For the Record, Jan. 27, 2012
Faculty, staff announce recent honors, presentations, publications
10:48 a.m., Jan. 27, 2012--For the Record provides information about recent professional activities of University of Delaware faculty, staff, students and alumni.
Recent honors, presentations and publications include the following:
Soil Is Life
Silvia S. Jurisson, a 1978 UD graduate and professor of chemistry at the University of Missouri Columbia, is the 2012 winner of the American Chemical Society's Glenn T. Seaborg Award for Nuclear Chemistry.
Arnold L. Rheingold, a Department of Chemistry and Biochemistry faculty member from 1984-2003 who is now professor of chemistry at the University of California San Diego, is the 2012 recipient of the American Chemical Society Award for Distinguished Service in the Advancement of Inorganic Chemistry.
David Suisman, associate professor of history, joined artist Anita Allyn for an open gallery discussion concerning her Wind Challenge 2 exhibition Jan. 25 in the Louchheim Galleries, Fleisher Art Memorial, in Philadelphia. Suisman's research examines the relationship between cultural and economic forms of power, particularly as they relate to modern consumer capitalism. The Allyn exhibition explores the blurring boundaries between protests, capitalism and Gordon Gecko. The discussion was moderated by Fleisher's exhibitions coordinator, Dave Kim.
Cathy Matson, professor of history, gave a research presentation at the New-York Historical Society on Jan. 21 entitled "The Caribbean and the United States in the Revolutionary Era," which was part of a large symposium of speakers brought together around the international exhibition called "Revolution! The Atlantic World Reborn," for which Matson was also a participating historian in developing an exhibition narrative and selecting material texts and objects.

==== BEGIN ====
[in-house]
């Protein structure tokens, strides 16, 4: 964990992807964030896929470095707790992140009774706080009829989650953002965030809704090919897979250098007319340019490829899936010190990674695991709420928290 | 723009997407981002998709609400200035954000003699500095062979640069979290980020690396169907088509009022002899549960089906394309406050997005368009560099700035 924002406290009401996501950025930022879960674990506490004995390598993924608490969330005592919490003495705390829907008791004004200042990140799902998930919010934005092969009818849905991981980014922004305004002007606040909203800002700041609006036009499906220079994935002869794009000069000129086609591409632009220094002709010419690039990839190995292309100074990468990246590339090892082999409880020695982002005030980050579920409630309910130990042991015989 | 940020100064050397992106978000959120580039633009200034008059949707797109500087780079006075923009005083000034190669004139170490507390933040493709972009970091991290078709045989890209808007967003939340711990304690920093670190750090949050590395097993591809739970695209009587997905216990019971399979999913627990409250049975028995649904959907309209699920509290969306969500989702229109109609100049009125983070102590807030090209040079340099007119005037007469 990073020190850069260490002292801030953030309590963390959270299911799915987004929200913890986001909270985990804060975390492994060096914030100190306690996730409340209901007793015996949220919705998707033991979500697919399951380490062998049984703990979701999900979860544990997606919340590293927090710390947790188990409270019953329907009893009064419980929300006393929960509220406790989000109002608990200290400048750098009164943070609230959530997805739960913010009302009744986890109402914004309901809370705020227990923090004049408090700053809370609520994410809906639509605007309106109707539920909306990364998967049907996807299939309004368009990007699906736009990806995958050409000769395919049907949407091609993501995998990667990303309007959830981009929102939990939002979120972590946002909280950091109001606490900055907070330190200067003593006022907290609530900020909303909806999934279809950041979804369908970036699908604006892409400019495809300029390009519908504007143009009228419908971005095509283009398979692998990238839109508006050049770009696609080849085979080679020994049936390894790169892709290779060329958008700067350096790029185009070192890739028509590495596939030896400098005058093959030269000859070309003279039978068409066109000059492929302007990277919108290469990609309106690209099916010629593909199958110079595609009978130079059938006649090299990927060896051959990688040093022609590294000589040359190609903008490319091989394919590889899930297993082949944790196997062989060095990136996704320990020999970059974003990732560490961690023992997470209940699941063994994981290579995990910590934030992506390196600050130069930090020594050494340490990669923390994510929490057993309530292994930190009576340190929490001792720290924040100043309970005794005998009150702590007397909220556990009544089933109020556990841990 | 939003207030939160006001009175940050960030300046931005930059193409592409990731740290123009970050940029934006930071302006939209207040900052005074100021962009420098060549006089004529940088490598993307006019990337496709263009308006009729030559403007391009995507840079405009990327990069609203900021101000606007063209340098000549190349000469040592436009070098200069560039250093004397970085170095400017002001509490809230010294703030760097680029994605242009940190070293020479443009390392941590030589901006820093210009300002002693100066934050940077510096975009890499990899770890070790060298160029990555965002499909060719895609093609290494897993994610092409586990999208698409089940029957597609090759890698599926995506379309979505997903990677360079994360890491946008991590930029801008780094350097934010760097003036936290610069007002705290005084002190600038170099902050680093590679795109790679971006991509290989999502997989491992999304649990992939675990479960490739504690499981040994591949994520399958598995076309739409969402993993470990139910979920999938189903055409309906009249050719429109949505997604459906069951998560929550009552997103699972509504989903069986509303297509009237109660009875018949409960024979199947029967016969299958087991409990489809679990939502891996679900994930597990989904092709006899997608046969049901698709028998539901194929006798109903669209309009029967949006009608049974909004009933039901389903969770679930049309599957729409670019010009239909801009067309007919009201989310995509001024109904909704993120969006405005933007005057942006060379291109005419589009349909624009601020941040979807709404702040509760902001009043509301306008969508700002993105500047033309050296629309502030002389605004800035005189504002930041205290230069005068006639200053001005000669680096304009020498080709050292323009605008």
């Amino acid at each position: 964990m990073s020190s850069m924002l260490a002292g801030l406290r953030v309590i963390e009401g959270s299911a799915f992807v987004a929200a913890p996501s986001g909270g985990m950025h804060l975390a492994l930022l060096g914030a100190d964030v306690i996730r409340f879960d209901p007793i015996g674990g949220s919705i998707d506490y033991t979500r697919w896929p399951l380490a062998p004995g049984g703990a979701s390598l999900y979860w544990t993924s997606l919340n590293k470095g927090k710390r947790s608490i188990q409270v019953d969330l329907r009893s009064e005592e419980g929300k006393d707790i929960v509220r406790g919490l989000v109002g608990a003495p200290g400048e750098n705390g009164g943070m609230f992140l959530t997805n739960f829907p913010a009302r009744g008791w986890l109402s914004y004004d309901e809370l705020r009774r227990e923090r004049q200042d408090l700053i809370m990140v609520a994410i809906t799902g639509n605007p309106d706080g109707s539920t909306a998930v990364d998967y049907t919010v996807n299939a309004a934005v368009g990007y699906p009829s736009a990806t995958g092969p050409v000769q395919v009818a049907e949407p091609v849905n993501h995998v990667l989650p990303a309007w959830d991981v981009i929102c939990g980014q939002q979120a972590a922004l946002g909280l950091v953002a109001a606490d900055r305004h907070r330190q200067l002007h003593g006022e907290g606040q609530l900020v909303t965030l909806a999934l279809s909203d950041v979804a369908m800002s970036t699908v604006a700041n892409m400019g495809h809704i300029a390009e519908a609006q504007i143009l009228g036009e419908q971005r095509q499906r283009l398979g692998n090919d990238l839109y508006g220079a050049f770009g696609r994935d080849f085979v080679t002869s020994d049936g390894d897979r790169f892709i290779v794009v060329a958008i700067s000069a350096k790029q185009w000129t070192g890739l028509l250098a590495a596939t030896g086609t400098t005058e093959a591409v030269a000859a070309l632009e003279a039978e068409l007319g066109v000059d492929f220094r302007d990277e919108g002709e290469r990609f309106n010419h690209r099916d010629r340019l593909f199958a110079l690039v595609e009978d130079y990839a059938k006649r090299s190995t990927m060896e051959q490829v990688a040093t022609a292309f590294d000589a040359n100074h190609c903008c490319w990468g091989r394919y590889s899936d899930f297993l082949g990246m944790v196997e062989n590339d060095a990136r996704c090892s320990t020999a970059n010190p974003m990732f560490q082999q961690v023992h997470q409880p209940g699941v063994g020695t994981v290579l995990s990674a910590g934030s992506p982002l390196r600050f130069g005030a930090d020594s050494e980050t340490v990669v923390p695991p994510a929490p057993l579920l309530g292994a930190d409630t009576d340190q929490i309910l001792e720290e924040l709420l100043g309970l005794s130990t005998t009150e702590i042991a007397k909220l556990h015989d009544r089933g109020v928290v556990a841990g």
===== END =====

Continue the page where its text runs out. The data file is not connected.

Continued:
Rudi Matthee, Munroe Professor of History, presented “Safavid Iran as a Tributary State,” at a symposium titled “Comparing Modern Empires: Imperial Rule and Decolonization in the Changing World Order,” held in Sapporo, Japan, Slavic Research Center, on Jan. 19. He also spoke on “Safavid Decline, Comparisons with the Ottomans and the Mughals,” at Toyo Bunko (Oriental Library), Tokyo, on Jan. 22.
Theodore J. Davis Jr., associate professor of political science and international relations, is the author of a new book titled Black Politics Today: The Era of Socioeconomic Transition, Routledge Press, 2012. The book looks at a new era of black politics that began in the late 1980s and is defined by increased social and economic opportunities, and that coincided with the emergence of a new black middle class. It discusses unintended consequences of civil rights legislation of the 1960s, which provided some blacks with greater opportunities while leaving a significant portion behind in declining social and economic enclaves.
Suzanne L. Burton, associate professor of music education, was quoted as an expert source for an article in the national publication Teaching Music. Burton shared her expertise on early childhood music research in the cover story, "When They're Very Young." In the article, Burton discussed the importance of reciprocal musical interaction with young children at an early age. Burton's book Learning from Young Children: Research in Early Childhood Music was also featured.
Cathy Matson, professor of history, recently published "A Port in the Storm: Philadelphia's Commerce during the Atlantic Revolutionary Era," in a volume edited by Thomas Bender, Laurent Dubois and Richard Rabinowitz (Giles: 2011). This article brings to light research that Matson has been doing in archives spread around three continents on the connections of North Americans with the French and Haitian revolutions in a tumultuous era.
Megan Gaffney, senior assistant librarian, Access Services Department, University of Delaware Library, is the author of "Interlibrary Loan Requests for Locally Available Materials: WorldCat Local’s Impact,” College and Research Libraries, January 2012, volume 73, number 1, pages 68-77.
Farley Grubb, professor of economics, "State Redemption of the Continental Dollar, 1779-90," William and Mary Quarterly, 3d ser., volume 69, number 1 (January 2012), pages 147-180.
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